On the optimal design of forward osmosis desalination systems with NH3–CO2–H2O solutions
Membrane-based forward osmosis, especially when NH3–CO2–H2O mixtures are adopted as draw solutions, is a promising new process for clean water production, including seawater desalination and wastewater treatment. In such a process, water is first removed from the feed (e.g. seawater) by exploiting the osmotic pressure difference between the feed and the draw solution, which are at the two sides of the membrane; in a second step, drinkable water is produced by treating the water-rich draw solution in a distillation column. Accordingly, the main energy requirement is thermal energy for the reboiler. In order to enable a robust performance evaluation of forward osmosis systems, developing a comprehensive simulation framework that couples a rigorous distillation model and a reliable thermodynamic model for electrolyte solutions with an optimization routine is needed. With this work, we aim at satisfying this need by providing (i) a comprehensive analysis of forward osmosis-based systems, with special emphasis on the recovery of the draw solution and the connected energy demand, and (ii) a systematic approach to the design and operation of such processes. Ternary phase diagrams of NH3–CO2–H2O are used to characterize the system in terms of osmotic pressure, thermal separation energy and pressure in the distillation column. An optimization routine is then developed to minimize the equivalent energy and the membrane area specific to the water produced: different Pareto curves along with the associated trends in the design variables are identified and explained. Finally, forward osmosis is compared to reverse osmosis and thermal desalination plants.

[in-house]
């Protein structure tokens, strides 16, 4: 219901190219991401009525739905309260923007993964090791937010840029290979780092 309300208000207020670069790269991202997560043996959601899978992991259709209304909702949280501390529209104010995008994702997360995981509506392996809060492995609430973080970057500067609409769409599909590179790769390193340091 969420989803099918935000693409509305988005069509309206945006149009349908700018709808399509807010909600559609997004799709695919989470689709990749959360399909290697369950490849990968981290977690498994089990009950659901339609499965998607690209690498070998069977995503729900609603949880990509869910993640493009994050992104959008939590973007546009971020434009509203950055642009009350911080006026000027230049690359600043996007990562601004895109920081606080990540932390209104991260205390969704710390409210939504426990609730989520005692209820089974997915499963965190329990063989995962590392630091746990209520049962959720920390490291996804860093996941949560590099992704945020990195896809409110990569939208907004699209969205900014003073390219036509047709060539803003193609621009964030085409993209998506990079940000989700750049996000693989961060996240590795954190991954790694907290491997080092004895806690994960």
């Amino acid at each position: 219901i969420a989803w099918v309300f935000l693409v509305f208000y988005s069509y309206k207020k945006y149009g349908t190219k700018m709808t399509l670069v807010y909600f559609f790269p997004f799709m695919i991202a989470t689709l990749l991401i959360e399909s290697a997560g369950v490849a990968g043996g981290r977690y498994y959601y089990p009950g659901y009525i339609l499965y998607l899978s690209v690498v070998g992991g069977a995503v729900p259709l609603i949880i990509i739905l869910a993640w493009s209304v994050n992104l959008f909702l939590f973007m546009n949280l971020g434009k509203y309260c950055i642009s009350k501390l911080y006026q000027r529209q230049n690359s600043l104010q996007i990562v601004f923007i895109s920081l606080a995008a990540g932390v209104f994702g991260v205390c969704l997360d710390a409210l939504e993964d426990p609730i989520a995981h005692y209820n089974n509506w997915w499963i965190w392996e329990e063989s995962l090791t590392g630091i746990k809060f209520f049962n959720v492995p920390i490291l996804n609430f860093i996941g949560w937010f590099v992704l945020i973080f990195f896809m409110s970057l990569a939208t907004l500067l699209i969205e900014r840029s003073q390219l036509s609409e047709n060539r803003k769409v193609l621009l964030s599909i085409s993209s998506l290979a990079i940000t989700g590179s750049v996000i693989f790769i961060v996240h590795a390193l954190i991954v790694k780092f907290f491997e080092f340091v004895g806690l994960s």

- This article is part of the themed collection: Brine Mining Nexus